How Does a Mediation Process Work?
How Does a Mediation Process Work?
A mediation process follows a certain pattern which consists of several different phases that are transparent to the parties at all times. In my work, I would normally proceed like this:
After our first telephone conversation or first face-to-face meeting, I would arrange for an introductory meeting which all parties should attend. We would discuss at that meeting whether mediation is generally an option for you and the other parties, what each of your expectations, wishes and concerns are in respect of mediation and I would explain to you the basic principles of mediation and the costs for my work. Where appropriate, we would also discuss whether it makes sense to have a co-mediation in your particular case. I can also lead the mediation in English if you request.
If you should decide to enter into a mediation with me based on this discussion, I would send you an engagement letter for your signature which would serve as the basis for our cooperation and contain all of the important principles of mediation. We could then discuss any items which were unclear.
Collection of Issues
The purpose of the first mediation session would be to determine the issues which you want to discuss in the mediation. Each party can name the issues which are important to it. We would then discuss the order in which you want the issues to be addressed. In addition, we would discuss how the communication between the parties at the sessions should be in order for you to reach the best possible outcome.
I would write down your key statements and any interim results at all of our meetings on a flipchart so that everyone in the mediation session can see them. You would receive a copy of these flipchart notes after each session and, upon request and at an additional cost, a written protocol of the session.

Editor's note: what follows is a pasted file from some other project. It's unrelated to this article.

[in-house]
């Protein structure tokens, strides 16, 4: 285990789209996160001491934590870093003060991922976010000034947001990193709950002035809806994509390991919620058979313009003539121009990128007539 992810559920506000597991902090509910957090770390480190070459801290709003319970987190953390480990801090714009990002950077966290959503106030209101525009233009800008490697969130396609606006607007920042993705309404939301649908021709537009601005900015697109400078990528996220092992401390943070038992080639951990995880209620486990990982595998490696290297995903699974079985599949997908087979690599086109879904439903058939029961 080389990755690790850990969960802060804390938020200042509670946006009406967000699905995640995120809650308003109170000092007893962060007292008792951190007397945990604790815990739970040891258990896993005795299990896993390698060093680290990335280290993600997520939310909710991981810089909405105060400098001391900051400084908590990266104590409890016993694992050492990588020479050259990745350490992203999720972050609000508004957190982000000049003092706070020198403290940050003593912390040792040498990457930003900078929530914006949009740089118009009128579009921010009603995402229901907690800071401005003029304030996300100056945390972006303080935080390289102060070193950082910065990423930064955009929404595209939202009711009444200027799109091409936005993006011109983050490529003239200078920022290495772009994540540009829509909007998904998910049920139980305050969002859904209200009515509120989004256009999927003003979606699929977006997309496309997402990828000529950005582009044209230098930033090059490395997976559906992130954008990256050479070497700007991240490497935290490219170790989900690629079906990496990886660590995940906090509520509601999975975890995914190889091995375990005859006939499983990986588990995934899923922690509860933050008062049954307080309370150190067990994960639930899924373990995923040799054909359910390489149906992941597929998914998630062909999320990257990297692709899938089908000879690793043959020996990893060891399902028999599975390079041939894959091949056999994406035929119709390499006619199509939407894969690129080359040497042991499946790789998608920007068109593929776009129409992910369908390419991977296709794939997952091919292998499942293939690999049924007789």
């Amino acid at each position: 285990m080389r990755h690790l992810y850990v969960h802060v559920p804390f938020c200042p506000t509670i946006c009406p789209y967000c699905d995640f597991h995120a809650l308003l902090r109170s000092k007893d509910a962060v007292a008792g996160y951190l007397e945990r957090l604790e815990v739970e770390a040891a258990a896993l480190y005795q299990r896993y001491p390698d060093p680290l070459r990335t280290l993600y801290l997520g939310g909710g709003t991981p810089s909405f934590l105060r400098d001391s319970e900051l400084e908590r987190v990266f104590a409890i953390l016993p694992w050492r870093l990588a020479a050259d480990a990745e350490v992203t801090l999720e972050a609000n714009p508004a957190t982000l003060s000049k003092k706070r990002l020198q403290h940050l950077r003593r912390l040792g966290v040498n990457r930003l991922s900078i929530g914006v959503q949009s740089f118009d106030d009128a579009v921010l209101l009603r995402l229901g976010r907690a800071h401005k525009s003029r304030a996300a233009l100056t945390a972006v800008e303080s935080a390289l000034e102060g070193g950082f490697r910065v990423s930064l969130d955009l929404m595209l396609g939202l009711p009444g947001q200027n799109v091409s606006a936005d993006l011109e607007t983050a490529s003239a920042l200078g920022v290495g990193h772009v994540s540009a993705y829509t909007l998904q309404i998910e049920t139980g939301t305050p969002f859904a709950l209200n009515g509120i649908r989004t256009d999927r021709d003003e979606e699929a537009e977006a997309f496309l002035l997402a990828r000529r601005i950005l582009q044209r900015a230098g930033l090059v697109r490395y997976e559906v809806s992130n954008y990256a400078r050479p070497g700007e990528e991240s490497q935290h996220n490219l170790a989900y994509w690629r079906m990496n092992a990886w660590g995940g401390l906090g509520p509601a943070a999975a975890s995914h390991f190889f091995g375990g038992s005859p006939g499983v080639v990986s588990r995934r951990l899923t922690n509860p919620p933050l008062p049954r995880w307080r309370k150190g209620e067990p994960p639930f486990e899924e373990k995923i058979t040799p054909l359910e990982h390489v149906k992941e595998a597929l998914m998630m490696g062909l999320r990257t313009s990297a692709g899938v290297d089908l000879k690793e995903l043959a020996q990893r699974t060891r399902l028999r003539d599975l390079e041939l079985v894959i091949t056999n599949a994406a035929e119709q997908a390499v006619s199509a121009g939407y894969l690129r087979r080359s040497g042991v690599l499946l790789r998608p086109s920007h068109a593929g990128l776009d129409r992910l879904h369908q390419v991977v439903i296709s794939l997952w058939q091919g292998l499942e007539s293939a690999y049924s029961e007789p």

Determining Interests and Needs and Fairness Criteria
Before we begin to look for possible solutions, I would attempt to figure out with you what is really important for each of you with regard to the respective issues. Each party has the opportunity here to discuss their interests and needs but also their fears underlying their positions and to have the other party listen to them. This process will allow the parties to understand the other´s position. We will also spend time to discuss the fairness criteria which you think should be applied in order to come to an appropriate solution. The final solution will be measured against the interim solutions found during this phase.
Finding a Solution
The next phase is the most creative phase within the mediation process. In this part of the process, you will try to come up at first with a broad range of possible solutions for each individual conflict issue in order to then reflect about the most useful approaches. At this stage, you can also involve third party advisors or other third parties in the process whose opinion is important to you. Ideally, at the end of this phase, which usually takes a number of sessions, a final agreement is reached on all issues. It is also possible that the parties only reach partial solutions, interim solutions or temporary solutions with the goal of taking up the remaining points at a future mediation session.
Legally Binding Agreement
Once you have reached a (preliminary) solution together and we have put it in written form, each of you should consult with an external lawyer to have it explain the legal background to you and review the agreement from a legal point of view. To the extent that you decide to execute the agreement based on the information obtained from counsel, possibly incorporating certain amendments, this agreement would be entered into between the parties in legally binding form. It may be necessary to have the agreement notarized or memorialized in any other legal form, depending on the circumstances.
Once a legally binding agreement has been entered into, the mediation is over.